Is the FDA Slow to Approve Diabetes Treatments?
Diabetes advocates in the U.S. have long argued that Europe gets new diabetes treatments first. Is it true?
People with diabetes look to tech and drug innovation for the promise of better blood sugar control or more convenient treatment, and many are acutely aware of new devices and drugs working their way through the regulatory pipeline. So when news hits that a diabetes-related product or treatment becomes available overseas but not in the U.S., there is palpable frustration. While we depend on the FDA to keep us safe from unsavory medical manufacturing and drug processing practices that are rampant in other parts of the world, there are many within the diabetes community who feel the FDA is too slow to approve new diabetes products, especially when compared with its European counterpart, the European Medicines Agency (EMA).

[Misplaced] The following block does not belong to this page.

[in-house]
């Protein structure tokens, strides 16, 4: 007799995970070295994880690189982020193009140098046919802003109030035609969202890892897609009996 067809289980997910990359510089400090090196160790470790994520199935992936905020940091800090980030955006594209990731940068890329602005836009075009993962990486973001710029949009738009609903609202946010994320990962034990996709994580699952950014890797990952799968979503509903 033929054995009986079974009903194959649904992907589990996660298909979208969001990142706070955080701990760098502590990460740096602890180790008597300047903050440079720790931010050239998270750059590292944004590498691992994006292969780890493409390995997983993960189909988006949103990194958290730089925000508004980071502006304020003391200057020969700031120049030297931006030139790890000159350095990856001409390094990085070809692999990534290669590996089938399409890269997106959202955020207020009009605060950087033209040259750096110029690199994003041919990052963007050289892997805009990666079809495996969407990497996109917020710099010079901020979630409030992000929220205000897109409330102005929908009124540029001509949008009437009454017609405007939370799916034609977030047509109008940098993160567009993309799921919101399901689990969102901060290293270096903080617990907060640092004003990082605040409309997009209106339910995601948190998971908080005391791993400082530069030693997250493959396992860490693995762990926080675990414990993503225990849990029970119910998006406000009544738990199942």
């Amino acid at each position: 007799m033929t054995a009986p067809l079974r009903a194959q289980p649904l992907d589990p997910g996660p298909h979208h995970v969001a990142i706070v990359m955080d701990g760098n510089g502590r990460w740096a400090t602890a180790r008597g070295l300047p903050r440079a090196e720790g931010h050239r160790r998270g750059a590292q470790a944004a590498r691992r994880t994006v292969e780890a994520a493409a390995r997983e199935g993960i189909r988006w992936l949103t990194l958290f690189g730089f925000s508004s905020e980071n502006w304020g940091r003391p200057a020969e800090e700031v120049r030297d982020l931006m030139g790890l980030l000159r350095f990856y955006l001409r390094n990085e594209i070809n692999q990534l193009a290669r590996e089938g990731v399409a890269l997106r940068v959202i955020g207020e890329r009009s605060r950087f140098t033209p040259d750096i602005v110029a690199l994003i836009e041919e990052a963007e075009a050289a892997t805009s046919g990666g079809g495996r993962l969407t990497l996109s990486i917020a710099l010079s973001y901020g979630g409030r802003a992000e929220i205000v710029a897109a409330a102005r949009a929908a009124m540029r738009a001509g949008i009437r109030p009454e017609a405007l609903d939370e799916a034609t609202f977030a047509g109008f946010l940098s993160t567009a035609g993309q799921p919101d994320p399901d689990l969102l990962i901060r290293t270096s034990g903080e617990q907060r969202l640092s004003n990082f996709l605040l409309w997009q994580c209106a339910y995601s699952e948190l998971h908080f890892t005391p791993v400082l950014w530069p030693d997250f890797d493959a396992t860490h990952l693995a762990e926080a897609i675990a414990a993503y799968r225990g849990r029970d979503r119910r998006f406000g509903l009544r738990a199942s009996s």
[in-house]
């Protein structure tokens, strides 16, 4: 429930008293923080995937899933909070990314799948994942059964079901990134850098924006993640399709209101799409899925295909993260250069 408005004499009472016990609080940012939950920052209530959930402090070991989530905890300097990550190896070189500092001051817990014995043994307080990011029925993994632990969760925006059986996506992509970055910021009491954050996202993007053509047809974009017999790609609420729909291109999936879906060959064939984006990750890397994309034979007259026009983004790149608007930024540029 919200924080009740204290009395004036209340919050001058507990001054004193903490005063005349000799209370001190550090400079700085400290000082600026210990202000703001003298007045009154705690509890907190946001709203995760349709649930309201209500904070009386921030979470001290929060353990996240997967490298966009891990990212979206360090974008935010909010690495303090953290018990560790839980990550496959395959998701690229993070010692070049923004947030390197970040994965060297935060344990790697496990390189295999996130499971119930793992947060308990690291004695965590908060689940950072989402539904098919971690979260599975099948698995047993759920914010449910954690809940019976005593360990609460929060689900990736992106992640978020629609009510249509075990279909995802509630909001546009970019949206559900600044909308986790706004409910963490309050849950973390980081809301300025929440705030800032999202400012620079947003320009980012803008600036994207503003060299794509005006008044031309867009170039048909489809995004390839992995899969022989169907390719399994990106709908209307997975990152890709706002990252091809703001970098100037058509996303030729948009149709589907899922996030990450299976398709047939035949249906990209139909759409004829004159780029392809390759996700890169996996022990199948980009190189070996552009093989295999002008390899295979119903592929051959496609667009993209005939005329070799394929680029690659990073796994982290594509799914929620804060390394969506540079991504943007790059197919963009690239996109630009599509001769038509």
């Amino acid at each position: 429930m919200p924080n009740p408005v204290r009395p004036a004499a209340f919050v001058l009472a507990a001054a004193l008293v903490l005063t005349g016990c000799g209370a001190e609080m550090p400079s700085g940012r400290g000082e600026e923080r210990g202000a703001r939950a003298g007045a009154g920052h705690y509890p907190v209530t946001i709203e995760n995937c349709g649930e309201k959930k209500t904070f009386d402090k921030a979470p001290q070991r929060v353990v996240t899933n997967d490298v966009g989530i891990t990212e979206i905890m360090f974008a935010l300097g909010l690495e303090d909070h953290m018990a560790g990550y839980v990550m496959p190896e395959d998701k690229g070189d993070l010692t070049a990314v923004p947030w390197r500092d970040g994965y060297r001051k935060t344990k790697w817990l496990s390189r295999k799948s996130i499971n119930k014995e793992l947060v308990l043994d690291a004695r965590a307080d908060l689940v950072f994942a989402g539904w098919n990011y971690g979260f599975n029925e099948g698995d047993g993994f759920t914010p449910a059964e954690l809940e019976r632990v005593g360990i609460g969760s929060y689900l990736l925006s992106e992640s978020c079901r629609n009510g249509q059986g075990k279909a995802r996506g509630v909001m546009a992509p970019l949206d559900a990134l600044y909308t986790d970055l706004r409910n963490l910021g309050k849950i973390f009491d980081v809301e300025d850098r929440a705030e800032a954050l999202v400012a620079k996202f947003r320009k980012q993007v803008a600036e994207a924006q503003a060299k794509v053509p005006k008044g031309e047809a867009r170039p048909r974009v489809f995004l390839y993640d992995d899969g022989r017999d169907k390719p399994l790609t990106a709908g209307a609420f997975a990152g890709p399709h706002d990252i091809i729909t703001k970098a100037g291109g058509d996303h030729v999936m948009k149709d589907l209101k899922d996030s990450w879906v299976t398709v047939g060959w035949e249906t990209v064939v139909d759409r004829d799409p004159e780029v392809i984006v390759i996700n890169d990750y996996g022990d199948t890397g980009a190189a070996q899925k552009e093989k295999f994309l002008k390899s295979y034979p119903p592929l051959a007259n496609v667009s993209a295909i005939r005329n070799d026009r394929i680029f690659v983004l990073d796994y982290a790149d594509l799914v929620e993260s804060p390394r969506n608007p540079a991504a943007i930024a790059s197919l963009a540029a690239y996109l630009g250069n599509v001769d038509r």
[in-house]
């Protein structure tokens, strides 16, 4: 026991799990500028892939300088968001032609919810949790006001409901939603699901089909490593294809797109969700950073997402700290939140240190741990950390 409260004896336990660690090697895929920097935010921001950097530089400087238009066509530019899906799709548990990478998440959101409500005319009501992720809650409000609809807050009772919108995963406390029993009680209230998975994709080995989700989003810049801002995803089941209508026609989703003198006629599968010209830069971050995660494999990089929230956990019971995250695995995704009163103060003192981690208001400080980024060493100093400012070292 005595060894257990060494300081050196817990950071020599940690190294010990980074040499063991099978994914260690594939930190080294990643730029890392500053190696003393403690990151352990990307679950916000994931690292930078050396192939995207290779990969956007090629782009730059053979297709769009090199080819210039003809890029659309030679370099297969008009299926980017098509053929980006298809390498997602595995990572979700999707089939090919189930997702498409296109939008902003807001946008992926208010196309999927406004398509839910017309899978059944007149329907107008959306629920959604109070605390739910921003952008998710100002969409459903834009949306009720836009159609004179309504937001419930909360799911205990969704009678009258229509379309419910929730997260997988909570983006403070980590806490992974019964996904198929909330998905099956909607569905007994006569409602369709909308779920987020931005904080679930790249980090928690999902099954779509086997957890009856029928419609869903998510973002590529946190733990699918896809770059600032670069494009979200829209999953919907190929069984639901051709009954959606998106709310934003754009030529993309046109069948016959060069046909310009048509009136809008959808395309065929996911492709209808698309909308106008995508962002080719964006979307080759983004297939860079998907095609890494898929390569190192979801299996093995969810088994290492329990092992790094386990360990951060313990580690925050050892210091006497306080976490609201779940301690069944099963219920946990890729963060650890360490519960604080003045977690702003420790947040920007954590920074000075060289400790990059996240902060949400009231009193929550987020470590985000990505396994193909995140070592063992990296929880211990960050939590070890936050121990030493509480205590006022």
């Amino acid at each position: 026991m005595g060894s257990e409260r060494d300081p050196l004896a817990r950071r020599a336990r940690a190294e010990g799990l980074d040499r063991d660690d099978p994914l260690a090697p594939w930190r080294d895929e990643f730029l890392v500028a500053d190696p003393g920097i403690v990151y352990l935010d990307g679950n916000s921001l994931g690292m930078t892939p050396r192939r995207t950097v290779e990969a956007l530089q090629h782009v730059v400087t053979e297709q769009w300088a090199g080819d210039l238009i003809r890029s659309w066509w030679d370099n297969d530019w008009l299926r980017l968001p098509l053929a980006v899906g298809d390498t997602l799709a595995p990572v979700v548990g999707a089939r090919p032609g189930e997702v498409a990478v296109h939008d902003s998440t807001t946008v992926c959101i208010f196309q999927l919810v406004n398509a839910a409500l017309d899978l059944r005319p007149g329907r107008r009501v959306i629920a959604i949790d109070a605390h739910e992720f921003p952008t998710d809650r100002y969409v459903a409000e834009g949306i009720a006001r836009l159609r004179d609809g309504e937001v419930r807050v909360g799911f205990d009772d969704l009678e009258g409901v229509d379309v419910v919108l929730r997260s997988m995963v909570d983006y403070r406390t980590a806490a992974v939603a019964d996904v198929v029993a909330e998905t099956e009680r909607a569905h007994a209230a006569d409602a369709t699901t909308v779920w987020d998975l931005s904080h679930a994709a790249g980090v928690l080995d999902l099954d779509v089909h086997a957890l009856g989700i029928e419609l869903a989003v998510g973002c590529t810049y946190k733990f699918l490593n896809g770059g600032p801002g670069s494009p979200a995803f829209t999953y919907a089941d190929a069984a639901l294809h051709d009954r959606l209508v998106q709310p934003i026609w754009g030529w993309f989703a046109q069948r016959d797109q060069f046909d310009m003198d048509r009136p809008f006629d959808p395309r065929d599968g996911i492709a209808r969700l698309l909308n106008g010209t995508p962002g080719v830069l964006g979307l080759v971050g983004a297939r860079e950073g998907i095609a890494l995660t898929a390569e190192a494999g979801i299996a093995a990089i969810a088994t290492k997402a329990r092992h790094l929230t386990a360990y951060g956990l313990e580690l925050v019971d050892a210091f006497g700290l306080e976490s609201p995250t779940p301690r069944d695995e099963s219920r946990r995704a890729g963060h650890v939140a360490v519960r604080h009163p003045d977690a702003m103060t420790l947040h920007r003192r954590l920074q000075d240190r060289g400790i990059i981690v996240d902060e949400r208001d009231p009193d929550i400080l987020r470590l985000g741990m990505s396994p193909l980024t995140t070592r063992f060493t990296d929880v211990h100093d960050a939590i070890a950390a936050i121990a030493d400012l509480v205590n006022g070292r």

T1 diabetes blogger Bob Schrichte says he hears a lot of frustration within the Type 1 community about the pace of FDA approval for diabetes treatments. While he can manage his A1C well with the treatments available in the U.S., he knows others aren’t so lucky.
“For people who are scared of the needle and who want other medications, I can understand their frustrations. The Europeans do seem to have a lot more options,” he says. The EU, he finds, is more willing “to try things and see if they work.”